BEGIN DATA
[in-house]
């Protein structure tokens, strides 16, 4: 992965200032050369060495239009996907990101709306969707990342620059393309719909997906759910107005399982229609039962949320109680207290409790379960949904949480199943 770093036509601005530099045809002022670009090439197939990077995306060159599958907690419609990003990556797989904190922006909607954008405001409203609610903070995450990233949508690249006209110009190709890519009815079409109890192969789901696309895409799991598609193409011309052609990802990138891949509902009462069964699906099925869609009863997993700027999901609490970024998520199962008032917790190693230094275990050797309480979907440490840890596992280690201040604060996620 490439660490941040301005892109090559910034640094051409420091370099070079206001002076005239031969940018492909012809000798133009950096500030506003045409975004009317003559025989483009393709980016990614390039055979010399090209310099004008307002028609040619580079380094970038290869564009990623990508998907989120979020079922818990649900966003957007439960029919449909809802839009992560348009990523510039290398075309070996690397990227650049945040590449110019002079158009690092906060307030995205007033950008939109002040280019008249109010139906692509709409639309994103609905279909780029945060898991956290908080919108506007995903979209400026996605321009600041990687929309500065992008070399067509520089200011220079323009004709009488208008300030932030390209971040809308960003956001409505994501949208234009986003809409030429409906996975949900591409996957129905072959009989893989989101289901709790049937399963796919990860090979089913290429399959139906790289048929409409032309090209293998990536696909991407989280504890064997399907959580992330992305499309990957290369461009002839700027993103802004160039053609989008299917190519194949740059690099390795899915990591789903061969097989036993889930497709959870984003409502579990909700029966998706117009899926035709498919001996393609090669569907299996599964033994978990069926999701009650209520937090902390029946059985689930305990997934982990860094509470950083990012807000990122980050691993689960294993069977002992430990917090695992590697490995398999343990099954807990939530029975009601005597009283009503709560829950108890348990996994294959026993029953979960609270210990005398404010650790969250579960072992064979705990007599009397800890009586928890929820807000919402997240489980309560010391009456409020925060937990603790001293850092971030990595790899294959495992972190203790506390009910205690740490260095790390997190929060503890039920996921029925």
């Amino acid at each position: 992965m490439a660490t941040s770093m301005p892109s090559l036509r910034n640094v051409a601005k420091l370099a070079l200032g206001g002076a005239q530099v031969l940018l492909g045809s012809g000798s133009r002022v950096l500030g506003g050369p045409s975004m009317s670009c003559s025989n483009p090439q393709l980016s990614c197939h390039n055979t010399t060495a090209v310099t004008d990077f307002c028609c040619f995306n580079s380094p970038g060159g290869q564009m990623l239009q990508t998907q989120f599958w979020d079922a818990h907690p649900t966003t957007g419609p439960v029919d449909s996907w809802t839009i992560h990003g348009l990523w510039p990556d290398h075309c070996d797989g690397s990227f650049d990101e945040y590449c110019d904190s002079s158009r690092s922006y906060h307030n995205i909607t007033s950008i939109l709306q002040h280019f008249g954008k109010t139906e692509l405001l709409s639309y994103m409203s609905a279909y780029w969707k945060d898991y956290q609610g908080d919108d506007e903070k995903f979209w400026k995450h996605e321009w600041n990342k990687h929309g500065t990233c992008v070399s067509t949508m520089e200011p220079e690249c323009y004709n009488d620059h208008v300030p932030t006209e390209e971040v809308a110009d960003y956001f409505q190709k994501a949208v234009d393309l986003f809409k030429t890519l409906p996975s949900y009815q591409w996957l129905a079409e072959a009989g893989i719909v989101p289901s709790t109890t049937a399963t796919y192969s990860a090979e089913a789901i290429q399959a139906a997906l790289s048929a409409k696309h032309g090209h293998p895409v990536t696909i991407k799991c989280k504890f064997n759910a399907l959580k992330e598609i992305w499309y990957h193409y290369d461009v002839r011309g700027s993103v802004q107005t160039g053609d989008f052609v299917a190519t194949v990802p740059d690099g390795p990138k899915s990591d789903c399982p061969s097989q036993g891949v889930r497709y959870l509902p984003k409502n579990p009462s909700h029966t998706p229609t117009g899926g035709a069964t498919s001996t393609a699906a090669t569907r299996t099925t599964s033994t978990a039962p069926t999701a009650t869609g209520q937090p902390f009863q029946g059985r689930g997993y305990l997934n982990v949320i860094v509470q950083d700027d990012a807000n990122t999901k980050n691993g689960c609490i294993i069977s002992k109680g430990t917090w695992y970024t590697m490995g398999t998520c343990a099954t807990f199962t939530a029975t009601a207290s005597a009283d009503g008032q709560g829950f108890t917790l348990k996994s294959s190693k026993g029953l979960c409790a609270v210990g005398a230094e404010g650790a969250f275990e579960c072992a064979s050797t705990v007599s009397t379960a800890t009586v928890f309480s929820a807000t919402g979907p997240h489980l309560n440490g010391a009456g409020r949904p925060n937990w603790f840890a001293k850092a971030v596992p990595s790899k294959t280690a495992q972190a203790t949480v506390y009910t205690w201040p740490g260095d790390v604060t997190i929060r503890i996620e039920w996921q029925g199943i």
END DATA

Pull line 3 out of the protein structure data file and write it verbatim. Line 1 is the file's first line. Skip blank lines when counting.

């Amino acid at each position: 992965m490439a660490t941040s770093m301005p892109s090559l036509r910034n640094v051409a601005k420091l370099a070079l200032g206001g002076a005239q530099v031969l940018l492909g045809s012809g000798s133009r002022v950096l500030g506003g050369p045409s975004m009317s670009c003559s025989n483009p090439q393709l980016s990614c197939h390039n055979t010399t060495a090209v310099t004008d990077f307002c028609c040619f995306n580079s380094p970038g060159g290869q564009m990623l239009q990508t998907q989120f599958w979020d079922a818990h907690p649900t966003t957007g419609p439960v029919d449909s996907w809802t839009i992560h990003g348009l990523w510039p990556d290398h075309c070996d797989g690397s990227f650049d990101e945040y590449c110019d904190s002079s158009r690092s922006y906060h307030n995205i909607t007033s950008i939109l709306q002040h280019f008249g954008k109010t139906e692509l405001l709409s639309y994103m409203s609905a279909y780029w969707k945060d898991y956290q609610g908080d919108d506007e903070k995903f979209w400026k995450h996605e321009w600041n990342k990687h929309g500065t990233c992008v070399s067509t949508m520089e200011p220079e690249c323009y004709n009488d620059h208008v300030p932030t006209e390209e971040v809308a110009d960003y956001f409505q190709k994501a949208v234009d393309l986003f809409k030429t890519l409906p996975s949900y009815q591409w996957l129905a079409e072959a009989g893989i719909v989101p289901s709790t109890t049937a399963t796919y192969s990860a090979e089913a789901i290429q399959a139906a997906l790289s048929a409409k696309h032309g090209h293998p895409v990536t696909i991407k799991c989280k504890f064997n759910a399907l959580k992330e598609i992305w499309y990957h193409y290369d461009v002839r011309g700027s993103v802004q107005t160039g053609d989008f052609v299917a190519t194949v990802p740059d690099g390795p990138k899915s990591d789903c399982p061969s097989q036993g891949v889930r497709y959870l509902p984003k409502n579990p009462s909700h029966t998706p229609t117009g899926g035709a069964t498919s001996t393609a699906a090669t569907r299996t099925t599964s033994t978990a039962p069926t999701a009650t869609g209520q937090p902390f009863q029946g059985r689930g997993y305990l997934n982990v949320i860094v509470q950083d700027d990012a807000n990122t999901k980050n691993g689960c609490i294993i069977s002992k109680g430990t917090w695992y970024t590697m490995g398999t998520c343990a099954t807990f199962t939530a029975t009601a207290s005597a009283d009503g008032q709560g829950f108890t917790l348990k996994s294959s190693k026993g029953l979960c409790a609270v210990g005398a230094e404010g650790a969250f275990e579960c072992a064979s050797t705990v007599s009397t379960a800890t009586v928890f309480s929820a807000t919402g979907p997240h489980l309560n440490g010391a009456g409020r949904p925060n937990w603790f840890a001293k850092a971030v596992p990595s790899k294959t280690a495992q972190a203790t949480v506390y009910t205690w201040p740490g260095d790390v604060t997190i929060r503890i996620e039920w996921q029925g199943i």